UN / TORTURE

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15-Oct-2019 00:03:02
Nils Melzer, Special Rapporteur on Torture told reporters that he visited Julian Assange at Belmarsh Prison in London on 9 May with two medical experts and have concluded that Assange “has been exposed to psychological torture for a prolonged period of time.” UNIFEED

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STORY: UN / TORTURE
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DATELINE: 15 OCTOBER 2019, NEW YORK CITY / FILE

SHOTLIST:

FILE – RECENT – NEW YORK CITY

1.Wide shot, exterior, United Nations Headquarters

15 OCTOBER 2019, NEW YORK CITY

2.Wide shot, press briefing room
3.SOUNDBITE (English) Nils Melzer, Special Rapporteur on Torture and Other Cruel, Inhuman or Degrading Treatment or Punishment:
“I visited him with two medical experts, we came to the conclusion that he has been exposed to psychological torture for a prolonged period of time. That’s a medical assessment. We asked for all the involved States to investigate this case and to alleviate the pressure that has been done on him and especially to respect his due process rights which, in my view has been systematically violated in all these jurisdictions. Unfortunately, none of the involved States have agreed to conduct an investigation, although that is their obligation under the Convention on Torture.”
4.Wide shot, press briefing room
5. SOUNDBITE (English) Nils Melzer, Special Rapporteur on Torture and Other Cruel, Inhuman or Degrading Treatment or Punishment:
“While war is recognized as so called a scourge of mankind, domestic violence is very much regarded as a private matter in most countries. So I want to put this in the agenda that, States, although domestic violence usually not an act of state, States still have the obligation to positively protect their population from this type of violence.”
6. Wide shot, press briefing room
7. SOUNDBITE (English) Nils Melzer, Special Rapporteur on Torture and Other Cruel, Inhuman or Degrading Treatment or Punishment:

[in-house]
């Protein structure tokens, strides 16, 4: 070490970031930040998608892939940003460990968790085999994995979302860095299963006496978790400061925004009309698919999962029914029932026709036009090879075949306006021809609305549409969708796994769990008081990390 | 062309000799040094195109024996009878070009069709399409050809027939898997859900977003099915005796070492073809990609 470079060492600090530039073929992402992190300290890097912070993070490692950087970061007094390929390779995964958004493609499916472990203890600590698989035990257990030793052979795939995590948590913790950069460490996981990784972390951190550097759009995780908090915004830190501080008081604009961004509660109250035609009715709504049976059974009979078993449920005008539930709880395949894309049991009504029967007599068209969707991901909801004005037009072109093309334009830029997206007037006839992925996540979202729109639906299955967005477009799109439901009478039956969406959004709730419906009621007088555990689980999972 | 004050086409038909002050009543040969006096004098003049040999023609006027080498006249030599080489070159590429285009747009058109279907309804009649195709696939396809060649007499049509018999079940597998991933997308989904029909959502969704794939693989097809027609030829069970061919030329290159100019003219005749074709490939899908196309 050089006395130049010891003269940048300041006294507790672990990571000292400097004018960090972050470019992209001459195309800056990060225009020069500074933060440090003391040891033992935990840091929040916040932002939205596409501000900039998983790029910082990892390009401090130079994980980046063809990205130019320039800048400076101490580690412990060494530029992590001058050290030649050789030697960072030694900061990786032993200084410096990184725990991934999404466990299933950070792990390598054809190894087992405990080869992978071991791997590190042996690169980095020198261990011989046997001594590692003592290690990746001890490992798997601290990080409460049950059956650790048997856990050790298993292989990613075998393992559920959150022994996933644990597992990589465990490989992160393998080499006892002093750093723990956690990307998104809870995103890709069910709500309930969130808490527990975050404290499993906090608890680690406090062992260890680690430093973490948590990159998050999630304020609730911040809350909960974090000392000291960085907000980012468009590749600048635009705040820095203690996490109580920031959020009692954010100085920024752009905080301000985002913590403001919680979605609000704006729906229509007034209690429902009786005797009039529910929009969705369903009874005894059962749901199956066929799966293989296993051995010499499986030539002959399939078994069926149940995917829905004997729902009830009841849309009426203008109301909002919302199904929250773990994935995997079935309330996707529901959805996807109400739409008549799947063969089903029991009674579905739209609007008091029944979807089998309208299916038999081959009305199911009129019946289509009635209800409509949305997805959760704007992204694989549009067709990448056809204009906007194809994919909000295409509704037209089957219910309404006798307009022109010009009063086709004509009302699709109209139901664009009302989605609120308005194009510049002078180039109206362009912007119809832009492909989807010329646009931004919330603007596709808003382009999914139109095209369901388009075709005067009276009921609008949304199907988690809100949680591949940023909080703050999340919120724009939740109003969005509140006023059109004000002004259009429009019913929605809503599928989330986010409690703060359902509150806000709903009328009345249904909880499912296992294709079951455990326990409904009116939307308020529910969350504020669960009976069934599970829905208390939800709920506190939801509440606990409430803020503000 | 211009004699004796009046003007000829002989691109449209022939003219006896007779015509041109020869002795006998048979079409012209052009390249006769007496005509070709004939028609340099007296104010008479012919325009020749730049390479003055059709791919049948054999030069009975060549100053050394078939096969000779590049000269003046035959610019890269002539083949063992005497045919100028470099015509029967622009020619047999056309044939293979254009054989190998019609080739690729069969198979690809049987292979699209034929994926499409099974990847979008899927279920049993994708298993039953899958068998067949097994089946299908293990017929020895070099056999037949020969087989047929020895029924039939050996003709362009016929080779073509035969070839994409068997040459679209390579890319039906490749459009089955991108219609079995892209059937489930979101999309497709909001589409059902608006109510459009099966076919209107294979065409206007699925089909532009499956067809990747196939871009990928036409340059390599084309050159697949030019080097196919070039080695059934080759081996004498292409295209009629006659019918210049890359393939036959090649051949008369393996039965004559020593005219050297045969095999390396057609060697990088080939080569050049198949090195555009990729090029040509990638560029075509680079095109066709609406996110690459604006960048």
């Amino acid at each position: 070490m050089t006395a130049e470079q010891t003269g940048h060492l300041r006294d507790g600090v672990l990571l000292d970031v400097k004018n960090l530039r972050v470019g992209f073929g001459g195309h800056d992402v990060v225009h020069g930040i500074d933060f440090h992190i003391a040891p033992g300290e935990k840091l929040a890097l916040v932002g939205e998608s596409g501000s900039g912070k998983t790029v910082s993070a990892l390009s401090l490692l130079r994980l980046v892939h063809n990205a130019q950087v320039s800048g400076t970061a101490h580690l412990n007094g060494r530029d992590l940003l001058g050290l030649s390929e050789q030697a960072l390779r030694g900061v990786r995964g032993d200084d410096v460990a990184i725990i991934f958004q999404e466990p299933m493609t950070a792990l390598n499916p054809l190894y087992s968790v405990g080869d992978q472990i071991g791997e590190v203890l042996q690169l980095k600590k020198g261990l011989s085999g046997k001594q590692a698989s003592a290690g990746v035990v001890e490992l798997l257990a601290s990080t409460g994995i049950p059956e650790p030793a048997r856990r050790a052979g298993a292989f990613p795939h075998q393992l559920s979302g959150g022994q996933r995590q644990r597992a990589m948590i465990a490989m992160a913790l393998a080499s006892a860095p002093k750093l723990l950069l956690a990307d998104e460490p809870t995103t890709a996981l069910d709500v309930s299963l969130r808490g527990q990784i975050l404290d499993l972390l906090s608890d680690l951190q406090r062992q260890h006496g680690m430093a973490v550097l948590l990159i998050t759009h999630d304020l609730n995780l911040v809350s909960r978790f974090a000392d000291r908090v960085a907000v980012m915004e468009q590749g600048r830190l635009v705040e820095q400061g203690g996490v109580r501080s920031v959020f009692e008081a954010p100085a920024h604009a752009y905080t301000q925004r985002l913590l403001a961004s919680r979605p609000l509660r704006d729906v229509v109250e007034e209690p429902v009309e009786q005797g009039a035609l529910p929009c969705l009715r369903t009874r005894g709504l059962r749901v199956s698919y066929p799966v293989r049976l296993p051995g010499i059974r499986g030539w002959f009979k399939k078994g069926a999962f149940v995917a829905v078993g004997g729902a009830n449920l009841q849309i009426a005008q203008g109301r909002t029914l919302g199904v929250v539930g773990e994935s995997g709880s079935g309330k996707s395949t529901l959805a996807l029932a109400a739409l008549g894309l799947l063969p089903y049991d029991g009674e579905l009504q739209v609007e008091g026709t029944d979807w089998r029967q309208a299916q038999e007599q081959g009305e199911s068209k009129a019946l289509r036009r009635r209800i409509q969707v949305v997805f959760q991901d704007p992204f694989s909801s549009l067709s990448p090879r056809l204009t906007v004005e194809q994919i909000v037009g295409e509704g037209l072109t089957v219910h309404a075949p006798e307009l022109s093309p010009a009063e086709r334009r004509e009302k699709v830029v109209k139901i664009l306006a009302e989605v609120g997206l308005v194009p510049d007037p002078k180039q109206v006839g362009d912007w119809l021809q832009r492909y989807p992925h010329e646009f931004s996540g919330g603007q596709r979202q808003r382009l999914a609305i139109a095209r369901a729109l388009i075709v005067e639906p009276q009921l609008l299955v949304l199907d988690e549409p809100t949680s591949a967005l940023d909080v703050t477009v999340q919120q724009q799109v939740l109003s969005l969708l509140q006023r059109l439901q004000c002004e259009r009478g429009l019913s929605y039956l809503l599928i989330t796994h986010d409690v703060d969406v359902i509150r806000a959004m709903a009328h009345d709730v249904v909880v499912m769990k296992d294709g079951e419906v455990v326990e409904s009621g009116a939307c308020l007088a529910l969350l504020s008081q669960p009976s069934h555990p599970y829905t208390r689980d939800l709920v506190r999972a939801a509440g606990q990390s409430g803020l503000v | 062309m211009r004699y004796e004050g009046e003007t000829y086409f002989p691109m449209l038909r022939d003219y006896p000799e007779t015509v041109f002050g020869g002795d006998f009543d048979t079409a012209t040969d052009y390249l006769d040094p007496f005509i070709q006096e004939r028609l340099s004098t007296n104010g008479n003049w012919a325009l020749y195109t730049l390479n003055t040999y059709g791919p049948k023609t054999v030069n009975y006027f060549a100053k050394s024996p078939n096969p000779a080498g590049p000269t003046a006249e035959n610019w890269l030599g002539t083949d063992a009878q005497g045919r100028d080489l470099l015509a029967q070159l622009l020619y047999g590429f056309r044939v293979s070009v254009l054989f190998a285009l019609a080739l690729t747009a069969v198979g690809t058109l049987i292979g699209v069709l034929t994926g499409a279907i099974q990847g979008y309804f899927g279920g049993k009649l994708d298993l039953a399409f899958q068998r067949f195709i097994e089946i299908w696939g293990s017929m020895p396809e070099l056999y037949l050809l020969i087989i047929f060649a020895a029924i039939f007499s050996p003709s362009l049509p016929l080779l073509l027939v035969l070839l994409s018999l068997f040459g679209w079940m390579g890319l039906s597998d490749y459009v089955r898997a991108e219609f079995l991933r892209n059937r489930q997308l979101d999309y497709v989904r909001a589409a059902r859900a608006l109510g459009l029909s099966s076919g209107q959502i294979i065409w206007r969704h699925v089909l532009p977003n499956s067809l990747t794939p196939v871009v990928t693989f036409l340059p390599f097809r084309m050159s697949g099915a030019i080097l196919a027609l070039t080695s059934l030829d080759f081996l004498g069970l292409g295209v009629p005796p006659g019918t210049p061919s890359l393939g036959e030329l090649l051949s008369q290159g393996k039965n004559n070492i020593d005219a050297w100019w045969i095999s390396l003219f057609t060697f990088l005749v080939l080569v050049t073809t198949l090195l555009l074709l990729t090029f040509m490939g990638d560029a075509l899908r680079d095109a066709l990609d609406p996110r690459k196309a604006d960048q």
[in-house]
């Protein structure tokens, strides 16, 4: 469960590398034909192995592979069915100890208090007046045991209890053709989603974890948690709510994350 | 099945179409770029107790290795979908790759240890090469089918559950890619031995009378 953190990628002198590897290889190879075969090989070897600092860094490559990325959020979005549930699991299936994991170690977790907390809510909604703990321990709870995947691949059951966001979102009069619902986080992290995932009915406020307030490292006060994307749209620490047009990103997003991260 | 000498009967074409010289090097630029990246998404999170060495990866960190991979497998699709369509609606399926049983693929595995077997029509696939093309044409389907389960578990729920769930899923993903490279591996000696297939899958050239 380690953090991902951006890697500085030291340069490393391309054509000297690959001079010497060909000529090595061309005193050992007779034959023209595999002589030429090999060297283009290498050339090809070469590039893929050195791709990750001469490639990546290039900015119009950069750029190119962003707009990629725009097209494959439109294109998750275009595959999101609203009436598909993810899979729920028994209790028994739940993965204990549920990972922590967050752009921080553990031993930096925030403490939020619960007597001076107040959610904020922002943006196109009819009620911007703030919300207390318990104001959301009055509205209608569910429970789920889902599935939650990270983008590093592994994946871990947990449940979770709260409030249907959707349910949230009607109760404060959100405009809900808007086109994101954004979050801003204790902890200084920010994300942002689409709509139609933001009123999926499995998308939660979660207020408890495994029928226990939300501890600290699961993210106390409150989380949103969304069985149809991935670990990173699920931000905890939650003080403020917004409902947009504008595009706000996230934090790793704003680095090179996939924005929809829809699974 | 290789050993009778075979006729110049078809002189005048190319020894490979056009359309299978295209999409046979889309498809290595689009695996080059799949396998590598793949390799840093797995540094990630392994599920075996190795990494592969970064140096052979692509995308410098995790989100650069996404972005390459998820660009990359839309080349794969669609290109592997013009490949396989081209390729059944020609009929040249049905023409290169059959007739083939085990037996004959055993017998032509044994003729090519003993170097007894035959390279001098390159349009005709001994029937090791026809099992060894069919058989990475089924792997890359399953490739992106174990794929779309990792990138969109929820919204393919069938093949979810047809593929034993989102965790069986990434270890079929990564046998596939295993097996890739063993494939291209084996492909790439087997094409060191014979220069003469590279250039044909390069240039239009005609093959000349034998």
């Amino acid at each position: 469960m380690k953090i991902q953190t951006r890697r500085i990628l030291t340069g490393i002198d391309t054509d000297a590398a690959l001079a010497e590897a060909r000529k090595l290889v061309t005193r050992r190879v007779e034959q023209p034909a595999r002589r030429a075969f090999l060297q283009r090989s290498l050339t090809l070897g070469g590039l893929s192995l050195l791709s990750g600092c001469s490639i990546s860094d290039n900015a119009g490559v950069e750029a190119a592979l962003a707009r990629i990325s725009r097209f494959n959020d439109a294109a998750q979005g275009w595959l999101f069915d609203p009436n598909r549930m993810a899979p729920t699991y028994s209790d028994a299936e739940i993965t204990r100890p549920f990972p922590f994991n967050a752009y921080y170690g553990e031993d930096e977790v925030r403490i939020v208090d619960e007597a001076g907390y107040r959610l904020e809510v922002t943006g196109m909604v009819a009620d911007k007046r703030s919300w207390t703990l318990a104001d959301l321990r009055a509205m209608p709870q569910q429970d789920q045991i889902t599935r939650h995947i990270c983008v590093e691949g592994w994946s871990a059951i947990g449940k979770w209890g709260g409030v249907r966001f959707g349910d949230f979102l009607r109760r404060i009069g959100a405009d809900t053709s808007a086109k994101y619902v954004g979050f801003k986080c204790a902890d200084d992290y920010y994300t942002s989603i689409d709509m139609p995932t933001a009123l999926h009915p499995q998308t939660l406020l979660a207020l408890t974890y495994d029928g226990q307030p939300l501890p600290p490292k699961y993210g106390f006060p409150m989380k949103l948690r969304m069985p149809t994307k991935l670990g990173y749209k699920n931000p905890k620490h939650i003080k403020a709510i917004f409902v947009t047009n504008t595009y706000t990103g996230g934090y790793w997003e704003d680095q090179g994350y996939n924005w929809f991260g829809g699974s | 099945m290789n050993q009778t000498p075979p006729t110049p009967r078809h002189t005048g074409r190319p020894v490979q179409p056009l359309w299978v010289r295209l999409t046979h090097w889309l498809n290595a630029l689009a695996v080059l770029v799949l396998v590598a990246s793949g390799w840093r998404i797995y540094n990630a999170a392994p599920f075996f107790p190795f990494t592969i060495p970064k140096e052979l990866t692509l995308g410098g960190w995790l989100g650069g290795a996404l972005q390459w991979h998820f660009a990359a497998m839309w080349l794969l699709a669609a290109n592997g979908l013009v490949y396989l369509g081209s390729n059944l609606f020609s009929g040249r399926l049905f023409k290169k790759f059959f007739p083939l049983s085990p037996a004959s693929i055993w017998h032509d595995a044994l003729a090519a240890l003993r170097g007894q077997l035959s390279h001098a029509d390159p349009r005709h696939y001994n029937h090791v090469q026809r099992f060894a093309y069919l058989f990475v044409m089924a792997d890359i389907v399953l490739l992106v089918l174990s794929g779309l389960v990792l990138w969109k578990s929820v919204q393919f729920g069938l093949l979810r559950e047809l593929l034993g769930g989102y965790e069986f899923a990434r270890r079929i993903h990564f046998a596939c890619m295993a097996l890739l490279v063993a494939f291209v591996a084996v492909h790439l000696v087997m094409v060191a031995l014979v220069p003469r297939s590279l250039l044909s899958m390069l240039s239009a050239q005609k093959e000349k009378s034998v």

“Everyday in all regions of the world women and children predominantly, and also men -millions- are being exposed to, at times, extremely cruel treatment ranging from psychological, mental oppression to mutilation, to murder. I think 70,000 femicides only in 2018. So alarming numbers, in terms of the scale of this problem that are in fact are about comparable to the deaths and injuries caused by all armed conflicts in the world in the same given time period actually.”
8. Wide shot, press briefing room
9. SOUNDBITE (English) Jens Modvig, Chair of the Committee Against Torture:
“Asylum determination procedures we always take an interest in because this is where you determine an asylum seeker has actually been tortured. And if the tortured asylum seeker is returned to his own with risk for increased torture, it is a clear violence of the Convention.”
10. Wide shot, press briefing room
11. SOUNDBITE (English) Malcolm Evans, Chair of the Subcommittee on Prevention of Torture:
“Quite often the detention centres for immigration detention are not really detention centres, they are prisons. And in fact we have situations where the person is really being held in prison like conditions subjected to in fact prison-like regimes for not months, but years on the revolving door basis effectively beyond the reach of in fact scrutiny because of the nature of the systems in which they work. I think there are some very real problems with the way in which immigration detention is handled in many places.”